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iOS Swift 2.0 Collections and Control Flow Control Flow With Conditional Statements Working with Logical Operators

Need help figuring out what's wrong with my code

I’m having difficulty figuring out why my code isn’t being accepted as working. It runs fine in Playground and after checking the values produced in the array, it seems to be correct. Am I missing something? We are supposed to figure out which values from 1 to 100 are divisible by 7 but also odd.

Here is what I have:

var results: [Int] = []

for n in 1...100 {
    // Enter your code below
    if n%7 == 0 && n%2 == 1 {
        results += [n] }
    // End code 

3 Answers

Hi Joanna,

It is objecting to += being used to add an Int to an [Int] array. Using append() on results avoids this:

var results: [Int] = []

for n in 1...100 {
  // Enter your code below
  if n % 7 == 0 && n % 2 == 1 {
  // End code 


Hi Steve! Thanks for the response. In playground, += is a valid way to add items to an array, but it does require the brackets. He also mentioned this way in the course along with the append statement. I switched to using the append statement in my code and it was accepted as correct! I'm curious why the += wasn't accepted as correct, since it's a valid way to do it, but oh well! Thanks for the help Steve! :) Joanna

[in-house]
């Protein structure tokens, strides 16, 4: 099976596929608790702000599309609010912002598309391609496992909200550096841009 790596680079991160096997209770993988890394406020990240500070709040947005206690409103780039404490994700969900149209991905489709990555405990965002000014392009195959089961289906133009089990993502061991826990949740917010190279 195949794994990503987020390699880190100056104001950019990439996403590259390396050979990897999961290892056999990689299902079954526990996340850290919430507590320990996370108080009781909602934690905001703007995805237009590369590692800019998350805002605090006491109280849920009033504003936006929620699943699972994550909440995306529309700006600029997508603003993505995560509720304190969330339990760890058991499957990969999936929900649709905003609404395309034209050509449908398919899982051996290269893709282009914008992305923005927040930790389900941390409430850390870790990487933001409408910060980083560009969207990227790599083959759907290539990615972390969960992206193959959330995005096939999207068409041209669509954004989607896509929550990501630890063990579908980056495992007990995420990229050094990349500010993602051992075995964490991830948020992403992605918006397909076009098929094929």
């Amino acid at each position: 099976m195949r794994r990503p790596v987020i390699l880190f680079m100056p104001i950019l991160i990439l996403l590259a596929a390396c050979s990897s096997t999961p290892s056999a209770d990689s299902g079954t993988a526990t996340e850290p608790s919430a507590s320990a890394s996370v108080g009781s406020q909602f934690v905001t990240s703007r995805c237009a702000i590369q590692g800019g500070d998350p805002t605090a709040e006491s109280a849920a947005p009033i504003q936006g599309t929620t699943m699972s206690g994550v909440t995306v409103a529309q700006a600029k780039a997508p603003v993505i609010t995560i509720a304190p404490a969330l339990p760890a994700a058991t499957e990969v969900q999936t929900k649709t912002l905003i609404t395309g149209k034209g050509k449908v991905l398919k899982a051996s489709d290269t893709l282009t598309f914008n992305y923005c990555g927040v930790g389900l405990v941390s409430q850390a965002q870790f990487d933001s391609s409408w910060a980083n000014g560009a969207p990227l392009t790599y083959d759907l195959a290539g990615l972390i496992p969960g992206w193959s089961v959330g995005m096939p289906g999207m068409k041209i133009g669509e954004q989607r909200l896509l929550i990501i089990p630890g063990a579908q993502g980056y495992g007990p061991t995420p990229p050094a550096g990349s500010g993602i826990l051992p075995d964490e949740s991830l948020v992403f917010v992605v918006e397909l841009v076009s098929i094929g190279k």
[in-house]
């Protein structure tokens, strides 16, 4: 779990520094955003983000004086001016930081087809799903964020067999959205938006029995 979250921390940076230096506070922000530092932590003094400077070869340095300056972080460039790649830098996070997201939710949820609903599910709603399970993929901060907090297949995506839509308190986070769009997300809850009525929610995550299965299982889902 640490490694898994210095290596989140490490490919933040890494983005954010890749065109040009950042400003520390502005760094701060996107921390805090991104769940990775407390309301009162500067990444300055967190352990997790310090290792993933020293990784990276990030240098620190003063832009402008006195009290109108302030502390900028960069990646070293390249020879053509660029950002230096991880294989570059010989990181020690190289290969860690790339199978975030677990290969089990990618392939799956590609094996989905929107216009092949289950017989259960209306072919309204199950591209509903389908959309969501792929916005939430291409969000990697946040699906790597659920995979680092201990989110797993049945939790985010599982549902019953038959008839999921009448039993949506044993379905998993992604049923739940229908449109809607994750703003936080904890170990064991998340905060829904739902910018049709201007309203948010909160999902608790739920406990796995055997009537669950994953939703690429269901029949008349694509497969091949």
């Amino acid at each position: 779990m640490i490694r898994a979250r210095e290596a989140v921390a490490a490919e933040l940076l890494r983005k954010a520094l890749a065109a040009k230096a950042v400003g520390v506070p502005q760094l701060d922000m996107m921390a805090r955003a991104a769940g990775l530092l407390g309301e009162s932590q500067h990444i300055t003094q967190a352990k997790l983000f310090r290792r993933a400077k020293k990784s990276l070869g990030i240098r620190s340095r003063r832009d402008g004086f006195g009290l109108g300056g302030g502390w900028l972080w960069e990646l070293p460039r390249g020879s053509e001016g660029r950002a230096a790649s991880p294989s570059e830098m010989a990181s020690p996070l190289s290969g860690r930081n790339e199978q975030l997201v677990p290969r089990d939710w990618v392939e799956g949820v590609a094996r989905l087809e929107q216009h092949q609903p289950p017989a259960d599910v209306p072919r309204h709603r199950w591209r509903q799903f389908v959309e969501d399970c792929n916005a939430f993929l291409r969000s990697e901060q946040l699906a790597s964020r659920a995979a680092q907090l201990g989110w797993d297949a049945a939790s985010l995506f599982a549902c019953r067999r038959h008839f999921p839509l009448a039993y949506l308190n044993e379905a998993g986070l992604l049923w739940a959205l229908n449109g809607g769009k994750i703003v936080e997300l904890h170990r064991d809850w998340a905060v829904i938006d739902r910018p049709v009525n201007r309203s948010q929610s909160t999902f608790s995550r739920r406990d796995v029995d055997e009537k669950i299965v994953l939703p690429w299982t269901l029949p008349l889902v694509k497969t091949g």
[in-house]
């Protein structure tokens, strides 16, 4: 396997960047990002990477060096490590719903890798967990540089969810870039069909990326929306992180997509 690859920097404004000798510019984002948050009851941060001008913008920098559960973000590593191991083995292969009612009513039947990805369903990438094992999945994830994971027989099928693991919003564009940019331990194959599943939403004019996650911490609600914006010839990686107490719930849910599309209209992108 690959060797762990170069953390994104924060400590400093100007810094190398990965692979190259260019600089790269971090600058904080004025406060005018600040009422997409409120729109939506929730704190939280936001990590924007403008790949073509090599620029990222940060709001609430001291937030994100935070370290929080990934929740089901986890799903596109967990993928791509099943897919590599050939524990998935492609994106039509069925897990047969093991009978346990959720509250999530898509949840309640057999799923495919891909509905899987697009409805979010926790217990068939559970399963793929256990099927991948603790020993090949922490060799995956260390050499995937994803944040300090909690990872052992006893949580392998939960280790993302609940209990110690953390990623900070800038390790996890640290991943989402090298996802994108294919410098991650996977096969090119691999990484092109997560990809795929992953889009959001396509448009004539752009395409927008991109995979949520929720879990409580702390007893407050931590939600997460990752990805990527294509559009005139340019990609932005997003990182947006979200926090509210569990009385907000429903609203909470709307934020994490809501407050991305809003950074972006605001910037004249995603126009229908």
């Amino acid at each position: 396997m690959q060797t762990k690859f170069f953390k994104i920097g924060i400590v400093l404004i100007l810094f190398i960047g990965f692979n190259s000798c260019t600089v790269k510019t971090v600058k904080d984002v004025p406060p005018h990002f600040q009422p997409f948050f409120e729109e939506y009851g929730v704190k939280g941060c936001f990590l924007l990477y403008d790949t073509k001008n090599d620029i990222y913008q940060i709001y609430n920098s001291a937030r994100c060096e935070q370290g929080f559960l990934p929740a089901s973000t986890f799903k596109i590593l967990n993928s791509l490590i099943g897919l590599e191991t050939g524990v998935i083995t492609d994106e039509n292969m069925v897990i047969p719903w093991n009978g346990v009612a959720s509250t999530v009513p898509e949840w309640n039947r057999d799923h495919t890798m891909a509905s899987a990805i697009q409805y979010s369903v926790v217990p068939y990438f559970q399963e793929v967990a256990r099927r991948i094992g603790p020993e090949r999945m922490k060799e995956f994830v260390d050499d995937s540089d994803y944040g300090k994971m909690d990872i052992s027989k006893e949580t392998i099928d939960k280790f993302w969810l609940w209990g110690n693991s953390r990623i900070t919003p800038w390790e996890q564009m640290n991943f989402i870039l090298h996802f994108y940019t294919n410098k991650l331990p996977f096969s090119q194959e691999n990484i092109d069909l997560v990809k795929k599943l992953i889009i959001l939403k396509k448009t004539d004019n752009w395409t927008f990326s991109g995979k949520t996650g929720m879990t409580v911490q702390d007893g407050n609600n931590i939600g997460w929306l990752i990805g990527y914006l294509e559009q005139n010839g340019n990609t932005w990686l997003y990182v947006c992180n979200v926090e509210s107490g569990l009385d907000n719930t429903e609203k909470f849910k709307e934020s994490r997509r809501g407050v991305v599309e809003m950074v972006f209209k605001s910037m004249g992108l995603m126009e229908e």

I agree - I've used it that way before many times ... I'm doing some digging to see what the issue may be.

OK - I think the 'issue' is that the += operator is a way of adding an array to an array, not an individual element. So, you required the square brackets because you added a single-element array to the results array. Strong typing means you can't have different things on either side of the binary operator +=, which I get. So you've converted your Int to an [Int] and the results (no pun intended) look identical. I'm wondering if there's some semantic difference between [[7], [21], [35], [49]] (etc. - I got bored there), and [7, 21, 35, 49] ... the compiler in this challenge thinks so, but I can't track down the difference in Xcode.

Yes, it seems this changed so that .append() is used for single items, and += works for arrays. What the distinction is, as in the above comment, between [[7]] and [7], I don't know.

A few threads on this point:



Good insight! I see what you're saying, an array of one-item arrays, and needing the same type on either side of the +=. Totally understanding that now. I was just doing it because it seemed more simple to do it that way, but I guess in the grand scheme of things, an array of one-item arrays may seem a bit more complicated than an array of integers. hehe. Thanks for the links, too!